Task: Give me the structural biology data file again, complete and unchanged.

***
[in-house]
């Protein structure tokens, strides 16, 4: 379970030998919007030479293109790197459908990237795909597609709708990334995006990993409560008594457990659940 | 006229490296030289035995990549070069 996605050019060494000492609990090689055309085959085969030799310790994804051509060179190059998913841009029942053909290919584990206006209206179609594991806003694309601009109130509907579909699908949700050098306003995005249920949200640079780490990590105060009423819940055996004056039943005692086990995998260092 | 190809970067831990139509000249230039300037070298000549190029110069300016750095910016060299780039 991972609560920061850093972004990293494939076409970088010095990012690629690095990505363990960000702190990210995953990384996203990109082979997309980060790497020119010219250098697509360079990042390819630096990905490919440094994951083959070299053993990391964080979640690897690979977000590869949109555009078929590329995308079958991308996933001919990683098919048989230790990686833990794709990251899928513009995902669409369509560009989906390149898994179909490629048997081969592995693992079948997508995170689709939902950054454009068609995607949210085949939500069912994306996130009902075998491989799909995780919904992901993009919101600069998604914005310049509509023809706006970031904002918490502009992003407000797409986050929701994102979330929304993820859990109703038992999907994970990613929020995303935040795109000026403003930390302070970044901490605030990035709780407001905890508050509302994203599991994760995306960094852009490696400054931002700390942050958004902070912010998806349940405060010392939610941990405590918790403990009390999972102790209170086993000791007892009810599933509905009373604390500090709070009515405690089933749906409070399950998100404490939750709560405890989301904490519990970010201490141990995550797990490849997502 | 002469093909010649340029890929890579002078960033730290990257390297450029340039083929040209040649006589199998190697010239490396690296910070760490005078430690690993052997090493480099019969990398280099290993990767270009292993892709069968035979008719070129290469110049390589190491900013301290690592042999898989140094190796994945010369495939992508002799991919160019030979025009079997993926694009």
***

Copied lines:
[in-house]
């Protein structure tokens, strides 16, 4: 379970030998919007030479293109790197459908990237795909597609709708990334995006990993409560008594457990659940 | 006229490296030289035995990549070069 996605050019060494000492609990090689055309085959085969030799310790994804051509060179190059998913841009029942053909290919584990206006209206179609594991806003694309601009109130509907579909699908949700050098306003995005249920949200640079780490990590105060009423819940055996004056039943005692086990995998260092 | 190809970067831990139509000249230039300037070298000549190029110069300016750095910016060299780039 991972609560920061850093972004990293494939076409970088010095990012690629690095990505363990960000702190990210995953990384996203990109082979997309980060790497020119010219250098697509360079990042390819630096990905490919440094994951083959070299053993990391964080979640690897690979977000590869949109555009078929590329995308079958991308996933001919990683098919048989230790990686833990794709990251899928513009995902669409369509560009989906390149898994179909490629048997081969592995693992079948997508995170689709939902950054454009068609995607949210085949939500069912994306996130009902075998491989799909995780919904992901993009919101600069998604914005310049509509023809706006970031904002918490502009992003407000797409986050929701994102979330929304993820859990109703038992999907994970990613929020995303935040795109000026403003930390302070970044901490605030990035709780407001905890508050509302994203599991994760995306960094852009490696400054931002700390942050958004902070912010998806349940405060010392939610941990405590918790403990009390999972102790209170086993000791007892009810599933509905009373604390500090709070009515405690089933749906409070399950998100404490939750709560405890989301904490519990970010201490141990995550797990490849997502 | 002469093909010649340029890929890579002078960033730290990257390297450029340039083929040209040649006589199998190697010239490396690296910070760490005078430690690993052997090493480099019969990398280099290993990767270009292993892709069968035979008719070129290469110049390589190491900013301290690592042999898989140094190796994945010369495939992508002799991919160019030979025009079997993926694009």